A New Zealand father is fighting for one last chance of survival but he needs to raise $1.5 million in a week to get there.

On the day of Kurt Brunton's third wedding anniversary in January he discovered a hard lump on his abdomen.

With no prior health concerns, the 41-year-old decided to take no risks and booked an appointment with his doctor that afternoon.

His wife Janelle Brunton-Rennie who spoke to the Herald this morning said very quickly their beautiful lives took a dramatic turn.


Brunton was diagnosed with an aggressive stage 4 diffuse large B-cell non-Hodgkin lymphoma, a type of blood cancer.

Initially his prognosis was positive, with doctors giving him a 90 per cent chance of beating the disease but eight months down the track his survival rate has dropped to 10 per cent.

Brunton's body rejected chemotherapy and stem cell treatment was no longer an option.

"The only chance we have left is an immuno-therapy trial in the US but we are in a race against time," Brunton-Rennie said.

The ground-breaking CAR-T treatment is yet to surface in New Zealand but clinical trials are being held in Boston in the United States.

The way the treatment works is the immune cells - known as the T cells - are taken out and are genetically engineered into "killer cells" which takes around three weeks before they are inserted back into the blood.

All together, Brunton-Rennie said he would spend around six weeks in hospital.

Through a "absolute miracle" Brunton has been booked in for a consultation next week but payment is needed upfront.


For international patients the treatment costed NZ$1.2m with other medical bills expected, plus flights and accommodation.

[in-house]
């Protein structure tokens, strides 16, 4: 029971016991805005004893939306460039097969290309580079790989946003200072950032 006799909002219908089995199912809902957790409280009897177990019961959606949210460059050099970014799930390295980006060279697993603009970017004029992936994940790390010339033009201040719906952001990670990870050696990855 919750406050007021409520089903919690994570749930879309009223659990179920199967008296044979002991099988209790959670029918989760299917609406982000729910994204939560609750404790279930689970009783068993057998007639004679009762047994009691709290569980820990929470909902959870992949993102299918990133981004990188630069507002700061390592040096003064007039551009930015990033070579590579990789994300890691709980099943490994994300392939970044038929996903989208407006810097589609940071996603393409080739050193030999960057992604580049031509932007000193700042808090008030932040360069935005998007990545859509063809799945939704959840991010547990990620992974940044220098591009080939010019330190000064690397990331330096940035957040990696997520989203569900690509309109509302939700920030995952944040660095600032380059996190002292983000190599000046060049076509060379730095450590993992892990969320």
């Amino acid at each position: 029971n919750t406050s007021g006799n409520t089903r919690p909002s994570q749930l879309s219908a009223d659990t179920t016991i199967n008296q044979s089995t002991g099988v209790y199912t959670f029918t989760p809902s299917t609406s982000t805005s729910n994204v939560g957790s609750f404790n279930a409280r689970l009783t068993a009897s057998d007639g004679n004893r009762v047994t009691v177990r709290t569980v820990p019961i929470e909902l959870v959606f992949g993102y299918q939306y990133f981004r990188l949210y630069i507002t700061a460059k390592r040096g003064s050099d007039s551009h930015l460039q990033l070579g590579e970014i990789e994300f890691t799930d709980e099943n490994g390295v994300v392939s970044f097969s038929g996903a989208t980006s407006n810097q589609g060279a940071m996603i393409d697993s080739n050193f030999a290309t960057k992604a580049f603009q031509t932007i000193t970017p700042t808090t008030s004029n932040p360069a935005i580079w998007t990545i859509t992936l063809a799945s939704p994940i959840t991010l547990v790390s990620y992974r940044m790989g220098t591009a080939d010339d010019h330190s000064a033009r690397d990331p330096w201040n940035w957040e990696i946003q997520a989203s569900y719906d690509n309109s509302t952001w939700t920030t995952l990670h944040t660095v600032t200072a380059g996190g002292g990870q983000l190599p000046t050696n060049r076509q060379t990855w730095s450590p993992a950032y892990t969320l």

"We are willing to sell our house, cars and everything we own to get Kurt that treatment. We have no choice, he will get there," Brunton-Rennie said.

A Givealittle page was created on Saturday in support of the family and already more than $86,000 has been raised.

Brunton-Rennie described her husband as the "kindest and most beautiful man" you would ever meet.

Father's Day had been extra difficult this year.

"He just opened his father's day gifts and we were all just crying because part of us is scared and the other part of us is just extremely hopeful."

On Wednesday their baby daughter Sage will turn one.

"She's daddy's girl, and deserves to grow up with her Dad," friend Emma Mildon wrote on the Givealittle page.

Next week Brunton will fly to Boston with his mother while his wife stays home to look after Sage.

"Given we get the green light from the consultation, I will join him for two weeks of the treatment while my mum looks after Sage here," Brunton-Rennie said.

Brunton-Rennie said she wanted to tell her story because in the short time-frame since her husband had been diagnosed she had meet so many other families going through the same thing.

"There was a woman in hospital just last week holding what looked to be a six week old baby and her husband was sitting in the chair crying and she was trying to keep it together.

"It was obviously his first treatment and they had just found out and I wanted to give her a hug and say I know exactly how you feel."

She said being able to share their story and bring some light to the necessity of bringing an immuno-therapy to New Zealand was so important.